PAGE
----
Mana Pools National Park is one of the lesser known gems of African wildlife reserves. Located along the Zambezi River between Lake Cahora Bassa and Lake Kariba, Mana Pools is one of the most watered parks in Africa, especially during the rainy season. Because of this it boasts some of the highest concentrations of Hippopotomi and Crocodiles anywhere in Africa. Mana Pools has been designated as a World Heritage Site.
The area along the Zambezi River has soared in the popular imagination ever since Stanley and Livingstone explored it in the 19th century. Constituting some of Africa’s richest wetlands, the Mana Pools area remained largely unpopulated and largely undeveloped. Only the construction of a hydroelectric damn impacted the area, prompting its protection as a national park. In 1984 Mana Pools was designated as a World Heritage Site in order to further discourage human encroachments.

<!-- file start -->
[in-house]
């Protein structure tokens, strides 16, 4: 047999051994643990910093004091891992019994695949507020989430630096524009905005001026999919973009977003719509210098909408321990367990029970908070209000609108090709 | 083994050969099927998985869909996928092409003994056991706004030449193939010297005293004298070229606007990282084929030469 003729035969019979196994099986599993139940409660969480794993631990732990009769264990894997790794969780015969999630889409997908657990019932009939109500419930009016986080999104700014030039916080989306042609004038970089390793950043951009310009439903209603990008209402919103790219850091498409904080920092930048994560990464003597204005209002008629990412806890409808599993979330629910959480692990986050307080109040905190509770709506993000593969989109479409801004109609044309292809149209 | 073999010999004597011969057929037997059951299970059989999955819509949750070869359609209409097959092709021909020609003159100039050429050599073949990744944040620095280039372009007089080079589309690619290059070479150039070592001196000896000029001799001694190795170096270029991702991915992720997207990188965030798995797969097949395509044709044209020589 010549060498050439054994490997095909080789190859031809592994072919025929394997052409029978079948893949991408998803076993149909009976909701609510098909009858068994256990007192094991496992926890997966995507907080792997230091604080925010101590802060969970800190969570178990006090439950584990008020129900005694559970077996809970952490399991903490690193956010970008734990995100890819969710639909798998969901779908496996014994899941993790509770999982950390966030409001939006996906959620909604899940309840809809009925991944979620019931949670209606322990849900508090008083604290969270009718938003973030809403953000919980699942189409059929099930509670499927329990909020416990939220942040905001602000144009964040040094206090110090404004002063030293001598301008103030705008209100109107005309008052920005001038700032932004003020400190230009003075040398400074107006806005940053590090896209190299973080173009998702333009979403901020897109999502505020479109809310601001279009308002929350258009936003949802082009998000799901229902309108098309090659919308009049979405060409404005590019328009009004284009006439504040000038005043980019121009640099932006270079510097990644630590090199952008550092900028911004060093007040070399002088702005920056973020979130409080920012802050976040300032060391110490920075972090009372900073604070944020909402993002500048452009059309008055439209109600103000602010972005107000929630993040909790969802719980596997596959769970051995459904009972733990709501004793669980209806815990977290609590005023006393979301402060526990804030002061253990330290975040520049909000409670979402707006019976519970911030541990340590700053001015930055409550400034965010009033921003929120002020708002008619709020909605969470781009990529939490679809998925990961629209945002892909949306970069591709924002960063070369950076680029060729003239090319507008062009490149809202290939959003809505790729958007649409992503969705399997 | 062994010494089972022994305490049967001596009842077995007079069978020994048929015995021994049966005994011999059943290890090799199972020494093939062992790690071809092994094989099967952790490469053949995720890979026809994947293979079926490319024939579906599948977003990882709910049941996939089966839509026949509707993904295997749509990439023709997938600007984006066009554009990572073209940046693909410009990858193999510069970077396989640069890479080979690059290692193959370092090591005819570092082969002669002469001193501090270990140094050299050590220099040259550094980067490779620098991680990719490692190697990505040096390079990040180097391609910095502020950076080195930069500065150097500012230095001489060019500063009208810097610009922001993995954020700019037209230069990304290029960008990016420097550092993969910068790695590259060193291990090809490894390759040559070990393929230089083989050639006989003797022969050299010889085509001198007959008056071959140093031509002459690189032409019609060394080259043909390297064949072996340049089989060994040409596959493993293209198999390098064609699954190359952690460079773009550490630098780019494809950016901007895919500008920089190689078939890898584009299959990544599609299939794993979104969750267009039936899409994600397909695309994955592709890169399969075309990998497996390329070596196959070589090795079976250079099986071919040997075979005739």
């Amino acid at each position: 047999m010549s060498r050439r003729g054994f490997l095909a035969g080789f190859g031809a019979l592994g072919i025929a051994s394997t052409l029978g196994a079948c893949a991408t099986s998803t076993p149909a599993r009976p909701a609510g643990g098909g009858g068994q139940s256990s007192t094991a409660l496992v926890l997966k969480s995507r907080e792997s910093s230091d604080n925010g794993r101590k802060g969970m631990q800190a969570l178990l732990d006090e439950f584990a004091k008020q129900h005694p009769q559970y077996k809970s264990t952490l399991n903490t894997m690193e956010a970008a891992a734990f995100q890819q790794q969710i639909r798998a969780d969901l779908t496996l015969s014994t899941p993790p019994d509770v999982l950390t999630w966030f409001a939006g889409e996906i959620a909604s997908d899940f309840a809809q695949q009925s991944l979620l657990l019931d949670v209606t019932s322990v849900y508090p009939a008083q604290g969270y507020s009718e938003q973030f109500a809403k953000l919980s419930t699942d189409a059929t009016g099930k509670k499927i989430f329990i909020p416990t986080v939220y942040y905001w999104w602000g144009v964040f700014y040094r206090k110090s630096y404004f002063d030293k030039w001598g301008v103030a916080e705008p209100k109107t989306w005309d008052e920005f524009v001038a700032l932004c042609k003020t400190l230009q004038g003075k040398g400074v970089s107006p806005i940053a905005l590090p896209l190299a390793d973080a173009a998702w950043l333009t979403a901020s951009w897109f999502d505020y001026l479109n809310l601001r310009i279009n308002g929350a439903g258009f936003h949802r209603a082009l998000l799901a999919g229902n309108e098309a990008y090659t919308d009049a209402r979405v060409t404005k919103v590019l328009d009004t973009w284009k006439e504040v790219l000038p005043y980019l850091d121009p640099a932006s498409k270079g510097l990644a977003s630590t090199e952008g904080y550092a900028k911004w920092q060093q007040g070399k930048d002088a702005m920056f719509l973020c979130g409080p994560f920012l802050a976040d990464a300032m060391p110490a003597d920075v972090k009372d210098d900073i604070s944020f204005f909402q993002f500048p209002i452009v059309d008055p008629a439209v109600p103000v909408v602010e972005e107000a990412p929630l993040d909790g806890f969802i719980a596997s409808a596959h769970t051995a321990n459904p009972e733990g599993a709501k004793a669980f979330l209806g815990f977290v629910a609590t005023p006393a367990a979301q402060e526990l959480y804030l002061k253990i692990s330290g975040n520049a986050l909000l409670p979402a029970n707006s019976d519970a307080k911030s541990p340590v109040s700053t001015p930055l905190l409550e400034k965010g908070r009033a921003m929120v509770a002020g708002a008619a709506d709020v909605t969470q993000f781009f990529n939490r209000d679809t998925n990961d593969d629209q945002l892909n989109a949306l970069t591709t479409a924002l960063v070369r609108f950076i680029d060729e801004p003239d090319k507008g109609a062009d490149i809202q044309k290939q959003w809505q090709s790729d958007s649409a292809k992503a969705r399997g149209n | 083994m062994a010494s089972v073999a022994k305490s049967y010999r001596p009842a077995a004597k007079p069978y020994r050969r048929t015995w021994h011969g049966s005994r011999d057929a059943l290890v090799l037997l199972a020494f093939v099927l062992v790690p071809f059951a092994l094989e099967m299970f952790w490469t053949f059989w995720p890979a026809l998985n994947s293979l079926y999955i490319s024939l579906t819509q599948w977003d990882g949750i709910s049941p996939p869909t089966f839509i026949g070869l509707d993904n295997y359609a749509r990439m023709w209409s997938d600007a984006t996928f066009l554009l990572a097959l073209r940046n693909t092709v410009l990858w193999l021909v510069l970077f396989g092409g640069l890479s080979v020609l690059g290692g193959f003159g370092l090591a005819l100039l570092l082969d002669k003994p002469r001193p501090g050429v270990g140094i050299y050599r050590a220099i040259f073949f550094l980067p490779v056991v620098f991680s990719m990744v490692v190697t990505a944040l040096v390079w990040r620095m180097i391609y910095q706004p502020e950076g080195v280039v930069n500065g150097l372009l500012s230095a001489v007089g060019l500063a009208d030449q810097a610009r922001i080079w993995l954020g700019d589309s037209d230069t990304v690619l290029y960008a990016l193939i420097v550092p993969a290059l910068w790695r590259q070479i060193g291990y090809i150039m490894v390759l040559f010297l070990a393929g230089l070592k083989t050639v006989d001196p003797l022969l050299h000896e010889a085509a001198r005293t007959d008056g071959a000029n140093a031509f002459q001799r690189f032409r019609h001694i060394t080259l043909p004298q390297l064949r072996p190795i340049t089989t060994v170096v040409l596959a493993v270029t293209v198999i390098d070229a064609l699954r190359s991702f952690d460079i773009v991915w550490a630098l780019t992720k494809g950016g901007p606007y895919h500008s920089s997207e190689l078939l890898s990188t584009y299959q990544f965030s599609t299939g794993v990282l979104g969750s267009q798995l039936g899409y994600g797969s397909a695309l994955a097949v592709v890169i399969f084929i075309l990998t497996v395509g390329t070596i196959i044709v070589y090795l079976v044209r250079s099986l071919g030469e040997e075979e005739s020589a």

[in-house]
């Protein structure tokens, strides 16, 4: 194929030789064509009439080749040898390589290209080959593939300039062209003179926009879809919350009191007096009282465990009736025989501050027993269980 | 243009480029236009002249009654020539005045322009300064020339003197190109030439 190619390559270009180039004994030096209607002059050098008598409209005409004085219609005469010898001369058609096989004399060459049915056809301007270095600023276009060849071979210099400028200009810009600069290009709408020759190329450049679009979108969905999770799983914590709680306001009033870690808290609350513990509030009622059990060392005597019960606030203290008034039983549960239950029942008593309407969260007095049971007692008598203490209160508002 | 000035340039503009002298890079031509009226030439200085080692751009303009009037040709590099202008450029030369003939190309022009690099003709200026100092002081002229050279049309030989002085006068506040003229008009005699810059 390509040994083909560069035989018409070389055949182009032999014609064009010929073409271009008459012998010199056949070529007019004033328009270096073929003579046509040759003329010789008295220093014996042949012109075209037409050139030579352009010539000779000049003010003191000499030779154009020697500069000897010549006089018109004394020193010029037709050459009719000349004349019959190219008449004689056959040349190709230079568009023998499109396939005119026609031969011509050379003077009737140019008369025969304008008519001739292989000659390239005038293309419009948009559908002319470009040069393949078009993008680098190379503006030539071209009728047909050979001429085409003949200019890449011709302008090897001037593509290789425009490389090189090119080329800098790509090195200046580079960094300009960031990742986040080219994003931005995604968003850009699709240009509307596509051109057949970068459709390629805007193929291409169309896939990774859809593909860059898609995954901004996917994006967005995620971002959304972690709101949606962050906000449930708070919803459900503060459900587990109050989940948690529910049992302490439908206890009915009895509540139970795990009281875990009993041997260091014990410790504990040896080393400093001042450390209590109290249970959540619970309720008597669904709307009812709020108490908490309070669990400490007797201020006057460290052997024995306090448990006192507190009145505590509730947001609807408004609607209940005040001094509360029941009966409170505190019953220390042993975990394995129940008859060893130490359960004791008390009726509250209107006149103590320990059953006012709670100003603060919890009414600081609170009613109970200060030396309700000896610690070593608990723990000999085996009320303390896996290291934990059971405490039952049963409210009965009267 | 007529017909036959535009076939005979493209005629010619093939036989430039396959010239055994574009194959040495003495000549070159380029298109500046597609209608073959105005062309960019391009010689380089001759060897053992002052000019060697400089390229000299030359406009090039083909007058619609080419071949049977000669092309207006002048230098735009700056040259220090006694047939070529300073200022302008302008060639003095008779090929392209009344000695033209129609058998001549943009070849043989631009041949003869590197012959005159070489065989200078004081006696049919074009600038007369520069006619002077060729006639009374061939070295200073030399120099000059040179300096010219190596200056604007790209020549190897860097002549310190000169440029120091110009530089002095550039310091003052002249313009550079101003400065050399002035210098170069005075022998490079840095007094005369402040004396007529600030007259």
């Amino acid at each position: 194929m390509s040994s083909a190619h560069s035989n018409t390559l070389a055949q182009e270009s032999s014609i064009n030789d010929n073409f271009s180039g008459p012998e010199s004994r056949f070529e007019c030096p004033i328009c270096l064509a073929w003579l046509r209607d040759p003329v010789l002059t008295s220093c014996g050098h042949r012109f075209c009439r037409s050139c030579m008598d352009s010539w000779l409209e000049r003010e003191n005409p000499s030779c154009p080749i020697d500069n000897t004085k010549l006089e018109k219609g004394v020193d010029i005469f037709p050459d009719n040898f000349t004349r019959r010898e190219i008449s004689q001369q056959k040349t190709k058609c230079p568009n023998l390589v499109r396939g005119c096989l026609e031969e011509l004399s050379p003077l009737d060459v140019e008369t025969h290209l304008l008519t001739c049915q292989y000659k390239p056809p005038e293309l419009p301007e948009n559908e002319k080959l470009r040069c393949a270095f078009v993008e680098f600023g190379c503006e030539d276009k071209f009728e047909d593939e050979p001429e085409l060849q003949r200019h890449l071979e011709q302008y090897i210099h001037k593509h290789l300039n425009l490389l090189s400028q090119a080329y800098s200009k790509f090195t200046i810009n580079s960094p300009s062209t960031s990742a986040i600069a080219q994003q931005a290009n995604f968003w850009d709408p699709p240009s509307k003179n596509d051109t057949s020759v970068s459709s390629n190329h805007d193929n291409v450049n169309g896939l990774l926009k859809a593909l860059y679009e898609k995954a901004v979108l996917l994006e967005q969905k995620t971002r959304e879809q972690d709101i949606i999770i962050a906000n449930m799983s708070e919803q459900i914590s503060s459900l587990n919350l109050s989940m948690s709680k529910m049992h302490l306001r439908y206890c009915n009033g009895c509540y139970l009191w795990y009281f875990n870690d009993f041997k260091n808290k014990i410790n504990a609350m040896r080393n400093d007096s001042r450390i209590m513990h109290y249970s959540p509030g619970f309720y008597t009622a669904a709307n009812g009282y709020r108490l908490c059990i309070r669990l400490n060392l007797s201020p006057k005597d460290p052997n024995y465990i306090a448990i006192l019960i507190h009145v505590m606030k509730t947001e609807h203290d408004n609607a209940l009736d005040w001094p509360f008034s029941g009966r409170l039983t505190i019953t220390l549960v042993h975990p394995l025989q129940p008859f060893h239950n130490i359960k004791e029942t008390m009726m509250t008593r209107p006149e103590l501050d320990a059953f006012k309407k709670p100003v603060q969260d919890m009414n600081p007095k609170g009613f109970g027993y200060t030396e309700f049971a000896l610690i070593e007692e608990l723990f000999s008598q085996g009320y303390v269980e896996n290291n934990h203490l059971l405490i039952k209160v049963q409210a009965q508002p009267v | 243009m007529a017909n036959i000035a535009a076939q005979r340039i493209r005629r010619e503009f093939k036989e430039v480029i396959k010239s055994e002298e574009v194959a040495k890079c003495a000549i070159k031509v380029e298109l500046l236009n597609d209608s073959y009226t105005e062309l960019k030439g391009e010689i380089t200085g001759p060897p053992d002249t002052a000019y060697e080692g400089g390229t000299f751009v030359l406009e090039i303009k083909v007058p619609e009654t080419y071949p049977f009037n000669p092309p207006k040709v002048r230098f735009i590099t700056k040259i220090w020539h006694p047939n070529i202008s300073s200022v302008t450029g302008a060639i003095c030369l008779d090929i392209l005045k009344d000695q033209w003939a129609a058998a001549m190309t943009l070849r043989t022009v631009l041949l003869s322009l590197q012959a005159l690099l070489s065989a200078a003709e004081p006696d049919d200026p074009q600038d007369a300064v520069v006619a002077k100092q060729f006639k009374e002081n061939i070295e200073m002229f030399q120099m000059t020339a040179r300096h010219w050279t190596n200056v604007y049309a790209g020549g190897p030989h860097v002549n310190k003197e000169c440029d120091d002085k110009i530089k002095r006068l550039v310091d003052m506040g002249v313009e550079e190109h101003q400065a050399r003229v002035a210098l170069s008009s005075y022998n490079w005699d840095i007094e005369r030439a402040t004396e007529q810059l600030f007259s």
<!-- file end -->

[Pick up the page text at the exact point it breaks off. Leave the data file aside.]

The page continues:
Mana Pools has a wet season and a dry season. During the wet season, much of the park floods and then large numbers of hippos and crocodiles reign supreme. During the dry season, when the watery areas shrink down to a handful of smaller lakes, migrating herds of elephants, buffalo, zebras and antelope can be seen passing through. Unfortunately, poaching remains a large problem here, and some animals, notably the black rhino, can no longer be found in the area.
Mana Pools National Park is located along the south bank of the Zambezi River at the extreme northern end of Zimbabwe, approximately 150 miles northwest of Harare. As of this writing no visitor information was available. Web: www.zimparks.org (official website).